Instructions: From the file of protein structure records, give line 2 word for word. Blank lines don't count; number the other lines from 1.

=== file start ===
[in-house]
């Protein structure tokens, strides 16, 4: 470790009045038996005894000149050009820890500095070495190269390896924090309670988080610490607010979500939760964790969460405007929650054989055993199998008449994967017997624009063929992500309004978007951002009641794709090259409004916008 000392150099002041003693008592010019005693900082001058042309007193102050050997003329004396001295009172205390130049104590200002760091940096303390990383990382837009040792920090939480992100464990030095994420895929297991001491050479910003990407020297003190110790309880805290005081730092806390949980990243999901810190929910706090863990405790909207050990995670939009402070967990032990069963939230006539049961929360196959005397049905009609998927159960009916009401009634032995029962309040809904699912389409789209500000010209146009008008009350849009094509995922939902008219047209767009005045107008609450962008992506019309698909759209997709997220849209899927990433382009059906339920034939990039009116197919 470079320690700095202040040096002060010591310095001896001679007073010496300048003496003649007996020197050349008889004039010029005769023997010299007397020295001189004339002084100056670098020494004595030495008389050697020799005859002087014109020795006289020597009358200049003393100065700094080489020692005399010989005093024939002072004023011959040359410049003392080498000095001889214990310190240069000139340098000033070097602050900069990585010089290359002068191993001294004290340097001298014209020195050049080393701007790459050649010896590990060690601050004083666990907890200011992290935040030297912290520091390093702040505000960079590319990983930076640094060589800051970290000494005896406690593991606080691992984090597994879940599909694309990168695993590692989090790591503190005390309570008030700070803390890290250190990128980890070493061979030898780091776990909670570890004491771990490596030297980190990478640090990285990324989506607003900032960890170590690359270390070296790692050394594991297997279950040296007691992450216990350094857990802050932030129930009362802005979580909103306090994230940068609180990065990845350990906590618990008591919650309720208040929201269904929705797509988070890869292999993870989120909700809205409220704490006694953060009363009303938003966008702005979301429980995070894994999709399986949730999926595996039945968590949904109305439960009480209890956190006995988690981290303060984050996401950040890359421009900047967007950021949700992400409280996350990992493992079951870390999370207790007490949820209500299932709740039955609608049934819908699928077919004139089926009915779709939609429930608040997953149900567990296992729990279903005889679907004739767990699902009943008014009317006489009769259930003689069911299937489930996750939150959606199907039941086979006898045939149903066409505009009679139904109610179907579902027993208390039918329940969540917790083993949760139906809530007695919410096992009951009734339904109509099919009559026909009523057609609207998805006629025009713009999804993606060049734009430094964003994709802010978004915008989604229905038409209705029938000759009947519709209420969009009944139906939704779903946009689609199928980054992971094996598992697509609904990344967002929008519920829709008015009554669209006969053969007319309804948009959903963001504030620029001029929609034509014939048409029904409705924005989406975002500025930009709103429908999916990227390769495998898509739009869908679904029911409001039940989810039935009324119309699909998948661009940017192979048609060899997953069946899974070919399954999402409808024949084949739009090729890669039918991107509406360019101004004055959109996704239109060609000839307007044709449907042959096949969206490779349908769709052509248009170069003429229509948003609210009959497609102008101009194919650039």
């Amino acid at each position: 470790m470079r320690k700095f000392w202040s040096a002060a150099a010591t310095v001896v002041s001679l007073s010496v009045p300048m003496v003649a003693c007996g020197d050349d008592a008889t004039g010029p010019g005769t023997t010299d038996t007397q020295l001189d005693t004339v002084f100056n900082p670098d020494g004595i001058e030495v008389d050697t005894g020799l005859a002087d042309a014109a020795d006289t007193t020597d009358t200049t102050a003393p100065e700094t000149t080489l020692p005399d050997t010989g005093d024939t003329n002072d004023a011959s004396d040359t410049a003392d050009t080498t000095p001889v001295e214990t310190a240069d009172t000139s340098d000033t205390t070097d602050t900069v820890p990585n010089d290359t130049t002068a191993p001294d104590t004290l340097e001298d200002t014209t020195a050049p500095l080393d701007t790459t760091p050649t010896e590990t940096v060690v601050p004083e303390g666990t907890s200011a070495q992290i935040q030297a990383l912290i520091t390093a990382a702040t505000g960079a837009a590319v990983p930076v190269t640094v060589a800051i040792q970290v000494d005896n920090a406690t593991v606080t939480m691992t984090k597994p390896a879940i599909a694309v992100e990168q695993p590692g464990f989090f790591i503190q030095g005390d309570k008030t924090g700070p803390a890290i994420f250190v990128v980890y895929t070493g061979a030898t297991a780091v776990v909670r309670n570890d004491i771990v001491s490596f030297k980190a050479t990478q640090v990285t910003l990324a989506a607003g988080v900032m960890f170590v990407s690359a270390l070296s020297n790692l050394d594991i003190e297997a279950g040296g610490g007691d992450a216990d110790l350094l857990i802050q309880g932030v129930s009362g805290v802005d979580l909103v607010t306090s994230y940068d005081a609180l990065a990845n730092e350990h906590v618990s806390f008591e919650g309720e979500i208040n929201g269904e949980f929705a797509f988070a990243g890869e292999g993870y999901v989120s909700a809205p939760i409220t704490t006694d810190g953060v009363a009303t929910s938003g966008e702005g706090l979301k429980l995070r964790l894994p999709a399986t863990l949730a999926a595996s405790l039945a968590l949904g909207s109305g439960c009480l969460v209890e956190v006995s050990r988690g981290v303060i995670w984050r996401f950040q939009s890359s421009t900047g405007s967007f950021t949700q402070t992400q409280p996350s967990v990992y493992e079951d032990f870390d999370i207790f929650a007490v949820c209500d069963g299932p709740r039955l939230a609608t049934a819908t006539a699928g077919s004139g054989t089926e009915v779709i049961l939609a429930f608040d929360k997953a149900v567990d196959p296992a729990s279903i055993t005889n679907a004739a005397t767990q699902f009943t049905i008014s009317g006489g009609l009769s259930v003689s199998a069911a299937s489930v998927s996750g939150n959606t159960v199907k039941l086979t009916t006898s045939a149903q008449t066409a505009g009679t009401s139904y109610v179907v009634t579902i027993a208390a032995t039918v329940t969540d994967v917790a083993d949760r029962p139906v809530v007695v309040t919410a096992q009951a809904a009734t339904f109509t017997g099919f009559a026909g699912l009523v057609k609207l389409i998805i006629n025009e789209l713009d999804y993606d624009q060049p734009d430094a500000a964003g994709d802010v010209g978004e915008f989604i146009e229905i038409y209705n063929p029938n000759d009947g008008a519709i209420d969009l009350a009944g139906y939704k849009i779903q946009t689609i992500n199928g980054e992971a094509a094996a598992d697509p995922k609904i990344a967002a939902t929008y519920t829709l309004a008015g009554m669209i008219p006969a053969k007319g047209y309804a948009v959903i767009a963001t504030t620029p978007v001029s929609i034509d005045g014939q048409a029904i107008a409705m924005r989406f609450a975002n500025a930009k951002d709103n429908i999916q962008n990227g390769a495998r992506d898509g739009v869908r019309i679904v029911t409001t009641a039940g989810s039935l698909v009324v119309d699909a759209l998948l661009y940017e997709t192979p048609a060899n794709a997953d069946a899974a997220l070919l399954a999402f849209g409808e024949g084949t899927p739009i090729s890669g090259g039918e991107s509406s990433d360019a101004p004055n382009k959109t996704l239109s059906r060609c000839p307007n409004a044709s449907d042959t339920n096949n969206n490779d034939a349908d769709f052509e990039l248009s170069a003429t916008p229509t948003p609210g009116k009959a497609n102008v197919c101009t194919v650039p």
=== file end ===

């Protein structure tokens, strides 16, 4: 470790009045038996005894000149050009820890500095070495190269390896924090309670988080610490607010979500939760964790969460405007929650054989055993199998008449994967017997624009063929992500309004978007951002009641794709090259409004916008 000392150099002041003693008592010019005693900082001058042309007193102050050997003329004396001295009172205390130049104590200002760091940096303390990383990382837009040792920090939480992100464990030095994420895929297991001491050479910003990407020297003190110790309880805290005081730092806390949980990243999901810190929910706090863990405790909207050990995670939009402070967990032990069963939230006539049961929360196959005397049905009609998927159960009916009401009634032995029962309040809904699912389409789209500000010209146009008008009350849009094509995922939902008219047209767009005045107008609450962008992506019309698909759209997709997220849209899927990433382009059906339920034939990039009116197919 470079320690700095202040040096002060010591310095001896001679007073010496300048003496003649007996020197050349008889004039010029005769023997010299007397020295001189004339002084100056670098020494004595030495008389050697020799005859002087014109020795006289020597009358200049003393100065700094080489020692005399010989005093024939002072004023011959040359410049003392080498000095001889214990310190240069000139340098000033070097602050900069990585010089290359002068191993001294004290340097001298014209020195050049080393701007790459050649010896590990060690601050004083666990907890200011992290935040030297912290520091390093702040505000960079590319990983930076640094060589800051970290000494005896406690593991606080691992984090597994879940599909694309990168695993590692989090790591503190005390309570008030700070803390890290250190990128980890070493061979030898780091776990909670570890004491771990490596030297980190990478640090990285990324989506607003900032960890170590690359270390070296790692050394594991297997279950040296007691992450216990350094857990802050932030129930009362802005979580909103306090994230940068609180990065990845350990906590618990008591919650309720208040929201269904929705797509988070890869292999993870989120909700809205409220704490006694953060009363009303938003966008702005979301429980995070894994999709399986949730999926595996039945968590949904109305439960009480209890956190006995988690981290303060984050996401950040890359421009900047967007950021949700992400409280996350990992493992079951870390999370207790007490949820209500299932709740039955609608049934819908699928077919004139089926009915779709939609429930608040997953149900567990296992729990279903005889679907004739767990699902009943008014009317006489009769259930003689069911299937489930996750939150959606199907039941086979006898045939149903066409505009009679139904109610179907579902027993208390039918329940969540917790083993949760139906809530007695919410096992009951009734339904109509099919009559026909009523057609609207998805006629025009713009999804993606060049734009430094964003994709802010978004915008989604229905038409209705029938000759009947519709209420969009009944139906939704779903946009689609199928980054992971094996598992697509609904990344967002929008519920829709008015009554669209006969053969007319309804948009959903963001504030620029001029929609034509014939048409029904409705924005989406975002500025930009709103429908999916990227390769495998898509739009869908679904029911409001039940989810039935009324119309699909998948661009940017192979048609060899997953069946899974070919399954999402409808024949084949739009090729890669039918991107509406360019101004004055959109996704239109060609000839307007044709449907042959096949969206490779349908769709052509248009170069003429229509948003609210009959497609102008101009194919650039």